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Country Gentleman: On zoos and otters

A Japanese giant flying squirrel that recently took up residence in an owl's nest box in the Afan Woodland is seen. (Photo courtesy of the C.W. Nicol Afan Woodland Trust)

Since the age of five, when my mother first took me to London zoo, as a stopover treat between the two trains that took us from Ipswich on the North Sea coast where my grandparents lived, I have been fascinated to be able to see animals, reptiles and birds up close, perhaps close enough to look into their eyes. This fascination never left me although as I grew older I preferred to observe creatures in their natural wild state, and not through steel bars or strong wire mesh.

Forgive me if I do not try to tip my toes into the long and convoluted debate over the rights and wrongs of keeping non-human life in captivity for the benefit or amusement of humans. Let me say that over the decades I have visited zoos that have distressed me, and a few that have delighted me. Having been involved in wildlife conservation all my life I am open to the notion that some zoos serve a valid purpose in education and in the preservation of endangered species.

Leaving this debate aside I would like to share with you a visit to an inspiring little zoo in Ube city, Yamaguchi Prefecture. We were guided around the Tokiwa Zoological Gardens by the director, Dr. Miyashita Minoru, a dedicated scientist and administrator who has devoted the greater part of his life to the creatures in his care.

The Tokiwa zoo does not have big animals such as lions, tigers, giraffes, hippos and so on. Not even a panda! This zoo has four main well laid-out zones where animals can be seen close up in as natural a setting as possible. The long-limbed, 'white handed gibbons'(shiro-te-tenagazaru/Hylobates lar) perform their daring arboreal acrobatics in real, living trees. A moat separates their little island from visitors (the gibbons don't swim). After what looks like showing off, the gibbons tend to look straight back at you, as if humans are the curious creatures on display. Sometimes a gibbon scoops up wet plants from the moat and hurls them at visitors. Don't worry. They have neither accuracy nor range, unlike some caged chimpanzees in other zoos who throw faeces at visitors!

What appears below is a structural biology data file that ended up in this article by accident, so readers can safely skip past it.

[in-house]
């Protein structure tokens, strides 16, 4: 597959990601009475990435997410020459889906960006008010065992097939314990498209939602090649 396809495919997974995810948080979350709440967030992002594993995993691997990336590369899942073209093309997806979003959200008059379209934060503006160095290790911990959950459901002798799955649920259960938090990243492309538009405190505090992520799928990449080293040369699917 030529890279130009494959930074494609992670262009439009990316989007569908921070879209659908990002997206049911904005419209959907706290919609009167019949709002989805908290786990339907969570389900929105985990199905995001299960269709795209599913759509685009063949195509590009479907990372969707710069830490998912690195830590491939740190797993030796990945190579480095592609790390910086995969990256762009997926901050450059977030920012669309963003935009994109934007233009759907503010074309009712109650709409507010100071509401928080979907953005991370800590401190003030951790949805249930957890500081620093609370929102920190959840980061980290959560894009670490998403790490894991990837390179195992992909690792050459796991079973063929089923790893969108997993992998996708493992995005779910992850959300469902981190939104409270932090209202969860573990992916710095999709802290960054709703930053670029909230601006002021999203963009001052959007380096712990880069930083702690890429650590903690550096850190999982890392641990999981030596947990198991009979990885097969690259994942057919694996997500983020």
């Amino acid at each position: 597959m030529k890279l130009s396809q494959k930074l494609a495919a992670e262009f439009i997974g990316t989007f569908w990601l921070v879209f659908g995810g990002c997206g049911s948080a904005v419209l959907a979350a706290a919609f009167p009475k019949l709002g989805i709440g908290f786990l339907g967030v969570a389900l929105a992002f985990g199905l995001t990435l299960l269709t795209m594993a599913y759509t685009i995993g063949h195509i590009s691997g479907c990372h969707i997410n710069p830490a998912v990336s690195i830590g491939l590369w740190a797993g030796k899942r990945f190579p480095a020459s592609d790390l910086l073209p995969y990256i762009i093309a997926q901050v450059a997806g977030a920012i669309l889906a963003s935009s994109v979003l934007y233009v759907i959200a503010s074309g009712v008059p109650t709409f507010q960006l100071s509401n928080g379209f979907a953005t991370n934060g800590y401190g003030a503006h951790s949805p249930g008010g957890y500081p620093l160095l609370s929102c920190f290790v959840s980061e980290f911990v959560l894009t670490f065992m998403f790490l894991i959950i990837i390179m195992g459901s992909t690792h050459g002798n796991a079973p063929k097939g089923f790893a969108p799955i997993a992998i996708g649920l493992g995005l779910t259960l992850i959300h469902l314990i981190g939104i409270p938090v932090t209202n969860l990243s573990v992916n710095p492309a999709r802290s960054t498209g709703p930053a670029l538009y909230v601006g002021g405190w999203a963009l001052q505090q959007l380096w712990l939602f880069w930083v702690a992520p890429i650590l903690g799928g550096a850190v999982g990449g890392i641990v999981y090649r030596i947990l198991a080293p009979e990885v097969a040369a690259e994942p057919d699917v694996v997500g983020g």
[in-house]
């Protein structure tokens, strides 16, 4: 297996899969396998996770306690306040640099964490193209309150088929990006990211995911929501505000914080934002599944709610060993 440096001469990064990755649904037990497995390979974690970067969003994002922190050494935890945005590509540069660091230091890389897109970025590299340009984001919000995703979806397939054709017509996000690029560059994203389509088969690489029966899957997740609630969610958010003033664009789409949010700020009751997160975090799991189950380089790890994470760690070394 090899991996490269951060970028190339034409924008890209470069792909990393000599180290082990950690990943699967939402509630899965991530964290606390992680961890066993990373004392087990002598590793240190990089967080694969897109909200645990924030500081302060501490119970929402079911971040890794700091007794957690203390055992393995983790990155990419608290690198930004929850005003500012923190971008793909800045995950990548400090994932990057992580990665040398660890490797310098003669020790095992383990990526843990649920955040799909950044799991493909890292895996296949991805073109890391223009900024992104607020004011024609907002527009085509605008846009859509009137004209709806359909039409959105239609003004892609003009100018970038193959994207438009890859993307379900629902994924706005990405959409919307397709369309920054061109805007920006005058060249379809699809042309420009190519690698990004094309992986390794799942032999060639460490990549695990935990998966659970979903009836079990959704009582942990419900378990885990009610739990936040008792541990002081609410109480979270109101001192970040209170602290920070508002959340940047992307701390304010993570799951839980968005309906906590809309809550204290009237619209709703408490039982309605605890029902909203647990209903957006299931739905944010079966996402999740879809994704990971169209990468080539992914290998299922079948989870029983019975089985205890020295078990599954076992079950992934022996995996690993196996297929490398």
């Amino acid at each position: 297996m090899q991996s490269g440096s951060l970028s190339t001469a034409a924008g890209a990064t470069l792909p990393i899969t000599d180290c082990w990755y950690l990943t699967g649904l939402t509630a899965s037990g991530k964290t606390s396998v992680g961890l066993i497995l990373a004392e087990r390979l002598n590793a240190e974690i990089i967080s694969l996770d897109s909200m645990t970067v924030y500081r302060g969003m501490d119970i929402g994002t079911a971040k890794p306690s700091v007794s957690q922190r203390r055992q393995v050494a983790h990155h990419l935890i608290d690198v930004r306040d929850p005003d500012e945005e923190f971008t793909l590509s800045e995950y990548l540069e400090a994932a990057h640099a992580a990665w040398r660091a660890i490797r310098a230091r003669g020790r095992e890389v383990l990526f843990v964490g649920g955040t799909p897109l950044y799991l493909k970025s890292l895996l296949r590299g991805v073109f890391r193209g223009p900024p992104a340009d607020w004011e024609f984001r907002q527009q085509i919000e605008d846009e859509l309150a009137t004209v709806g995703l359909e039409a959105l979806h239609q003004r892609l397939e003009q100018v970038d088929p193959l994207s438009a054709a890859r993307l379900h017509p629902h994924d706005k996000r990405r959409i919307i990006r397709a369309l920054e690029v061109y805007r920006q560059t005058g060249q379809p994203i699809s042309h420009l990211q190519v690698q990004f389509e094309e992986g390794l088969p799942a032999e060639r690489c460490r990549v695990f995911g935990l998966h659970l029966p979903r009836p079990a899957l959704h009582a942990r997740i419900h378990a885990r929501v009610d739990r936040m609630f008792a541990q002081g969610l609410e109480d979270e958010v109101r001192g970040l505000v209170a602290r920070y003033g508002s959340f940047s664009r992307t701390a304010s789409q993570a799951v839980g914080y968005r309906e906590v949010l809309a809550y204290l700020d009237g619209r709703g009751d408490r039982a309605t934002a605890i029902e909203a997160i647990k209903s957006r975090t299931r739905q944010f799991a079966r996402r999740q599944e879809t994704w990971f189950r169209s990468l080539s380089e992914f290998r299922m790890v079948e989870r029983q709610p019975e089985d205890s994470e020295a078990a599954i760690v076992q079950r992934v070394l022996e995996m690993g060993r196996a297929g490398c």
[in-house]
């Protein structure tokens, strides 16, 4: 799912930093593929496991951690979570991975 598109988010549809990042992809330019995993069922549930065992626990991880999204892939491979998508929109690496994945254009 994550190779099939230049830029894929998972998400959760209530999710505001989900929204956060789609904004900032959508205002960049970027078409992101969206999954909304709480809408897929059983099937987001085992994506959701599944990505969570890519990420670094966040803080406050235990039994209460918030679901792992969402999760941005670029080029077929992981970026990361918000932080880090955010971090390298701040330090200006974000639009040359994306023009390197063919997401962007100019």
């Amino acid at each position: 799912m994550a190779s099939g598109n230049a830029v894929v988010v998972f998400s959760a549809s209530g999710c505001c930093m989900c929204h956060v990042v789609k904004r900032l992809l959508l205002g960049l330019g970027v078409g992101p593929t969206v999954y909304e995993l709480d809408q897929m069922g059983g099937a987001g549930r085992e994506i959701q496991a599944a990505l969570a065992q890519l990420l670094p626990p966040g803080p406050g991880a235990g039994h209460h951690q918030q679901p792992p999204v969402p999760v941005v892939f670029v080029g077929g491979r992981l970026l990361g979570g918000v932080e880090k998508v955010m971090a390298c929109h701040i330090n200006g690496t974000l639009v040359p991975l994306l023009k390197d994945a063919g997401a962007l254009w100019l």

However, the exhibit that really touched my heart and moved me to memories was that of Oriental small-clawed otters (Ko-tsume kawauso/Aonyx cinerea), a small otter native to India, Malaysia and China. Otters are my favorite wild animals, even though, as with children, one shouldn't have favorites. (Bears are my number two favorites.) I've never kept an otter as a pet.

These Asian otters were smaller than the British otters I loved as a boy. However, they shared the same sleek bodies with thick, muscular tails designed for swimming and fast maneuvers underwater. They had small rounded ears and bright brown eyes that look straight ahead. Otters have such an intense, curious gaze! Their whiskers are long, white and bristly. Their five-fingered forepaws are webbed and very dexterous, designed to catch and grasp a fish or a slippery eel while they quickly chomp the back of the head. Their fur is water-resistant. As they dive and swim they exhale strings of silvery bubbles. When it comes to playfulness, otters are at the top of the class. Otters invent games. They love to wrestle, tussle, slide and play underwater catch. Otters probably invented water polo!

Sitting in the dim light of the exhibit that allows you to see the otters as they swam or emerged from the waters to interact with the bonnet macaques (bonnetto zaru/Macaca radiate), that share the drier part of the enclosure with the otters, I was carried back in time to my boyhood. It was the summer of 1953.

("Country Gentleman" is a regular column by author and conservationist C.W. Nicol)

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